It's important to note that you don't even have to like hipster coffee to deploy this glowing tracer for MacBook Airs. It is just a sign that where startups go, a very particular kind of culture goes with them. You get fancy coffee from individual coffee plantations. You get an Apple store. You get Belgian beer places. You get vintage shops where you can buy many different things made of teak.
But can start-up culture change a city?
Pittsburgh is a great place to investigate the possibilities of a start-up led urban resurgence because of all the cities between the coast and Chicago, it's the one that's farthest along the path towards techdom. It's got a world-leading research institution that focuses on artificial intelligence. Because the steel mills collapsed so quickly and so thoroughly, its leaders were forced to put together a long-term plan for the city's future. Here's how the New York Times summarized the situation in 2009:
"If people are looking for hope, it's here," said Sabina Deitrick, an urban studies expert at the University of Pittsburgh. "You can have a decent economy over a long period of restructuring."
Pittsburgh's transition has been proceeding for decades in fits and starts, benefiting some areas much more than others. A development plan begun in the 1980s successfully used the local universities to pour state funds into technology research.
And much of this story is real. Pittsburgh is a vibrant, fun place with cool neighborhoods, lots of young people, excellent universities, beautiful housing stock, strong tech companies. It seems like a great place to be an entrepreneur.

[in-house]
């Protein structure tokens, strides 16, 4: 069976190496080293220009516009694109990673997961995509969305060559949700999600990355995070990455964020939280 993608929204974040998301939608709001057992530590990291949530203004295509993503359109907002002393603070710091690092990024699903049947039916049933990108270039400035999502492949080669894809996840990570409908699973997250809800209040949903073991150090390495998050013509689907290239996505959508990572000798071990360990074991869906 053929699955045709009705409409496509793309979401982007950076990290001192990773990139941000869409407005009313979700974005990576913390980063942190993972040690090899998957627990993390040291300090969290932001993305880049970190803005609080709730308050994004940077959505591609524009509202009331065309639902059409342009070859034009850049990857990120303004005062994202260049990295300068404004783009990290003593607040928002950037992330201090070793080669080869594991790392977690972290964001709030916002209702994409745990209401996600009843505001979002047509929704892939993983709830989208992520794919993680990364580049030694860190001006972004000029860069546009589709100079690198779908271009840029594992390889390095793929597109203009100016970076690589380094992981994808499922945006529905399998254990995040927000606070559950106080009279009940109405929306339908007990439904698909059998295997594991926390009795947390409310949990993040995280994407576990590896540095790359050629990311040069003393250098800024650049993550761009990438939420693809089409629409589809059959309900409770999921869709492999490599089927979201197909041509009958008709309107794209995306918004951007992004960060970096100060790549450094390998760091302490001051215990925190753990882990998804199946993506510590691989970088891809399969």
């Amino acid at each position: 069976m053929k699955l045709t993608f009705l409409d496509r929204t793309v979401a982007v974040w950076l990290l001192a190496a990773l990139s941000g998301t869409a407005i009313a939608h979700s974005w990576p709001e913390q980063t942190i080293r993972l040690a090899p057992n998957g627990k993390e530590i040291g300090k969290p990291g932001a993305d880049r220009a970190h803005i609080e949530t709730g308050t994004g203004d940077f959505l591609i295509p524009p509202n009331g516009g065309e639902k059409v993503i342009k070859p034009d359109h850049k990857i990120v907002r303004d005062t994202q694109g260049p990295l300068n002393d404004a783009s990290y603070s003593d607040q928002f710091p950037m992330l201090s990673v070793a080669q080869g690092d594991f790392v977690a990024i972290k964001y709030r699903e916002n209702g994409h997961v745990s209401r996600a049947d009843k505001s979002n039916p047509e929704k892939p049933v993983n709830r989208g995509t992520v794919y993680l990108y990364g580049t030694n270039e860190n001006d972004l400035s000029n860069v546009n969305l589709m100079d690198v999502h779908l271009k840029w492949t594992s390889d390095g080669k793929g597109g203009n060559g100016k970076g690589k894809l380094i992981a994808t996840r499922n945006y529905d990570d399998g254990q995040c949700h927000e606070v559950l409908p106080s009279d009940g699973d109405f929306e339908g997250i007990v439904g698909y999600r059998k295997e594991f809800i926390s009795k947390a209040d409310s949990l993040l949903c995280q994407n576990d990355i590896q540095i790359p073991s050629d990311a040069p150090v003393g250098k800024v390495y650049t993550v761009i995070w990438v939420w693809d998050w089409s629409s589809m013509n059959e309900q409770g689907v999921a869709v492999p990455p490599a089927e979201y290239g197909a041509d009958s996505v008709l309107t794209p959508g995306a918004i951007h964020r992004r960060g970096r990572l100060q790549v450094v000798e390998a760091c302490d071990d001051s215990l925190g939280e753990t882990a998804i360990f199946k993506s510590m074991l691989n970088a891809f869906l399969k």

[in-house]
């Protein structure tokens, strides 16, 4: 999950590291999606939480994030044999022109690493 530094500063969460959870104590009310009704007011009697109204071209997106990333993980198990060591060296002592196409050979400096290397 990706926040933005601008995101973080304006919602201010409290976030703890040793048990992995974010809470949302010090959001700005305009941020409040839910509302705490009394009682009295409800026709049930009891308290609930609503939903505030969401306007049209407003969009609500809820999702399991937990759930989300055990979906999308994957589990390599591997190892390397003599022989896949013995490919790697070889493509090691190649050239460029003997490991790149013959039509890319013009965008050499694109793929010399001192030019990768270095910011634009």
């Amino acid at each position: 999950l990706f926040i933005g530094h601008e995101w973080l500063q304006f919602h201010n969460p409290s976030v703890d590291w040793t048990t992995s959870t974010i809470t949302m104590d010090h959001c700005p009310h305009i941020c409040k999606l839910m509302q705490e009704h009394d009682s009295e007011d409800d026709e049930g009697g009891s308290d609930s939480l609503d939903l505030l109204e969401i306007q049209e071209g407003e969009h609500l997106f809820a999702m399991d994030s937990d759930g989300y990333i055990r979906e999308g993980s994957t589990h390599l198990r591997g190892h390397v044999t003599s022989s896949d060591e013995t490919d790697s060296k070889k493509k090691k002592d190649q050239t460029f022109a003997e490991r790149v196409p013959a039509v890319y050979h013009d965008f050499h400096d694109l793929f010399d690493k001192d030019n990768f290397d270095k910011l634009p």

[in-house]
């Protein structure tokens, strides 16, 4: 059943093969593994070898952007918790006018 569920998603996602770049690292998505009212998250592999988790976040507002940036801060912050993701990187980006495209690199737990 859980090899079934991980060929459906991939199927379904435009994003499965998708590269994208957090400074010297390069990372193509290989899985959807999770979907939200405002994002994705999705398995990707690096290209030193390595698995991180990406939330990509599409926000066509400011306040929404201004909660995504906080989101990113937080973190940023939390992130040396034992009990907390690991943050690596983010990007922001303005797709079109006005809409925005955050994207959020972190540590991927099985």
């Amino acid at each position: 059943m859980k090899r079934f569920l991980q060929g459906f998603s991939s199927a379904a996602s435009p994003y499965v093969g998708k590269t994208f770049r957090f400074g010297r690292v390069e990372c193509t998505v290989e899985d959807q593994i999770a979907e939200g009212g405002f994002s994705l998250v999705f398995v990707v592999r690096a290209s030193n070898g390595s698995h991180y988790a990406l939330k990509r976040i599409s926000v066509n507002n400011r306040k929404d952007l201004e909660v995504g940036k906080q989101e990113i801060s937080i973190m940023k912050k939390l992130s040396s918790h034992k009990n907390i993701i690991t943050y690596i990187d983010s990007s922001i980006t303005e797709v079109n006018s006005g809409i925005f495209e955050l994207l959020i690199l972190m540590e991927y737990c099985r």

But can these entrepreneurs become the backbone of this city? Can they own its problems, not just its advantages?
Startups all over the country tend to be very white. And Pittsburgh, like many other major cities, has even more acute black unemployment problems than it does general ones. Unemployment data isn't broken out by city and race, but nationally, black unemployment was almost twice that of whites in 2011, peaking at 16.7 percent (!) in August, according to the Bureau of Labor Statistics.
So, as long as we're thinking about scale, the biggest challenge facing Pittsburgh isn't how to make a vibrant startup scene (though that's not easy either) but how do you make one whose benefits extend beyond the edges of the start-up bubble?
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I'm outside StartUptown, a 10,000-square-foot co-working facility run by Dale McNutt, who lives here, too. This is ground zero for where Pittsburgh problems meet its new solutions. McNutt's been renovating the place since 2002, and it shows. The brick buildings are now set in a wonderful garden, and the whole place just sparkles with DIY flourishes.
Around me, the streets are mostly deserted. Most of the houses seem occupied, but in poor condition. There are few businesses. Kitty corner from StartUptown, there is a mental health facility and the Jubilee Soup Kitchen.